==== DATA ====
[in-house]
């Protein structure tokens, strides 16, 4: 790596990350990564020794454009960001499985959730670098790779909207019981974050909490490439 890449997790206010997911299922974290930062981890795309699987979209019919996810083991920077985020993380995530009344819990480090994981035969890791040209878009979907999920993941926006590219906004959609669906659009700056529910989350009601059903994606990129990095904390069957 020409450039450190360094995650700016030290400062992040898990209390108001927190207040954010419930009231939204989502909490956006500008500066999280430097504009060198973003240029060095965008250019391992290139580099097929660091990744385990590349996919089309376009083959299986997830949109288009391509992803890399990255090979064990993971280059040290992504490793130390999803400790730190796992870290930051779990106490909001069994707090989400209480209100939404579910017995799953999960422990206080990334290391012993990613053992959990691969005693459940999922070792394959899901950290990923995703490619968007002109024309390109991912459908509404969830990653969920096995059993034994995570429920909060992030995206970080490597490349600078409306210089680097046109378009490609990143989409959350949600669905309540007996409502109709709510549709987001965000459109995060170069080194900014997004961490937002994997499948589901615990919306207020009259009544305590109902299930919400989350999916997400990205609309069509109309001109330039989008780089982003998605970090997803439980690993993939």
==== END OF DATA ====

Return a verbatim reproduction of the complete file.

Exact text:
[in-house]
């Protein structure tokens, strides 16, 4: 790596990350990564020794454009960001499985959730670098790779909207019981974050909490490439 890449997790206010997911299922974290930062981890795309699987979209019919996810083991920077985020993380995530009344819990480090994981035969890791040209878009979907999920993941926006590219906004959609669906659009700056529910989350009601059903994606990129990095904390069957 020409450039450190360094995650700016030290400062992040898990209390108001927190207040954010419930009231939204989502909490956006500008500066999280430097504009060198973003240029060095965008250019391992290139580099097929660091990744385990590349996919089309376009083959299986997830949109288009391509992803890399990255090979064990993971280059040290992504490793130390999803400790730190796992870290930051779990106490909001069994707090989400209480209100939404579910017995799953999960422990206080990334290391012993990613053992959990691969005693459940999922070792394959899901950290990923995703490619968007002109024309390109991912459908509404969830990653969920096995059993034994995570429920909060992030995206970080490597490349600078409306210089680097046109378009490609990143989409959350949600669905309540007996409502109709709510549709987001965000459109995060170069080194900014997004961490937002994997499948589901615990919306207020009259009544305590109902299930919400989350999916997400990205609309069509109309001109330039989008780089982003998605970090997803439980690993993939």